Aims: People with heart failure have difficulty with self-care management. We do not know if patients with heart failure have difficulty with self-care management due to underlying, mild cognitive impairment (MCI). The purpose of this study was to determine whether MCI, as identified on a simple screening tool, is significantly associated with self-care management in a sample of community dwelling older patients with heart failure.
Methods and results: Using a cross-sectional design, heart failure patients (n=100, mean age 72 SD 10 years) attending an outpatient heart failure clinic completed the Montreal Cognitive Assessment tool (MoCA), Self-Care in Heart Failure Index (SCHFI) and Geriatric Depression Scale. The presence of MCI, as defined by a MoCA score <26, was present in 73% patients; 21% had an adequate self-care management SCHFI score; and 12% reported symptoms of depression. Participants with a MoCA score <26 vs. ≥ 26 scored significantly lower on the self-care management subscale of the SCHFI (48.1 SD 24 vs. 59.3 SD 22 respectively, p=0.035). Using backward regression, the final model was fitted to self-care management while controlling for age and sex and was significant, with (F= 7.04 df (3, 96), and p<0.001), accounting for 18% of the total variance in self-care management (R (2) = 18.03%). The MoCA score was the only variable which remained in the model significantly with p= 0.001.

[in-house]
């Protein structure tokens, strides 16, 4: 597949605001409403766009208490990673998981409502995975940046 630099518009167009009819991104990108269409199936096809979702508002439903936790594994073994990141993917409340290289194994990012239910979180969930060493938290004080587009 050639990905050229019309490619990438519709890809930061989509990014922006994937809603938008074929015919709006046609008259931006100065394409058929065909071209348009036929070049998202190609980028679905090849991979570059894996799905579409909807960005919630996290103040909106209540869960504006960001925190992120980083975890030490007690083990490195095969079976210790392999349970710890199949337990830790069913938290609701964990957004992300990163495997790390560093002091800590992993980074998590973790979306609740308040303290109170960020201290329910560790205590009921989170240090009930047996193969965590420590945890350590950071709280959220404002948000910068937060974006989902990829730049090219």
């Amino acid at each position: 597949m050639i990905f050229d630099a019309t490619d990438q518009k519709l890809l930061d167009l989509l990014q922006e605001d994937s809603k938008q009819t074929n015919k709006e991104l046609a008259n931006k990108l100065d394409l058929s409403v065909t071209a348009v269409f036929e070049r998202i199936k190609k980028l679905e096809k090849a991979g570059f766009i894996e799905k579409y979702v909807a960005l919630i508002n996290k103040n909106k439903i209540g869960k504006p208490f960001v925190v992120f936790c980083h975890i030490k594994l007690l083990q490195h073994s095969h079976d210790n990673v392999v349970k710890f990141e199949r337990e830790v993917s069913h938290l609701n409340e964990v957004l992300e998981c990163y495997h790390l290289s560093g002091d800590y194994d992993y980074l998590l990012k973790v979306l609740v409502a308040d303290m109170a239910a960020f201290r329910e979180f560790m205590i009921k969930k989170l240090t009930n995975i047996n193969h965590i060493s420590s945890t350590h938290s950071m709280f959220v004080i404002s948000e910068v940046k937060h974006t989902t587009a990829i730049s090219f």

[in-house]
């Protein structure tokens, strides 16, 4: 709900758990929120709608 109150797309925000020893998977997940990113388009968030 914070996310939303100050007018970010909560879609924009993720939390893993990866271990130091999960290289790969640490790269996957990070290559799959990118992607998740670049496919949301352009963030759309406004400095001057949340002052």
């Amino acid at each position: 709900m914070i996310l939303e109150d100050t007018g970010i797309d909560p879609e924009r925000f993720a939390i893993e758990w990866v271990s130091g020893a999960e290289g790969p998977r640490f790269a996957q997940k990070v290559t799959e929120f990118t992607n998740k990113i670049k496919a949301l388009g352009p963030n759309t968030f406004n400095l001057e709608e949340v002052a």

Conclusion: Findings from this study highlight the difficulty older heart failure patients have with self-care management and the need to include formal screening for MCI when exploring variables contributing to self-care management in heart failure patients.
Keywords: Self-care management; cognitive function; heart failure.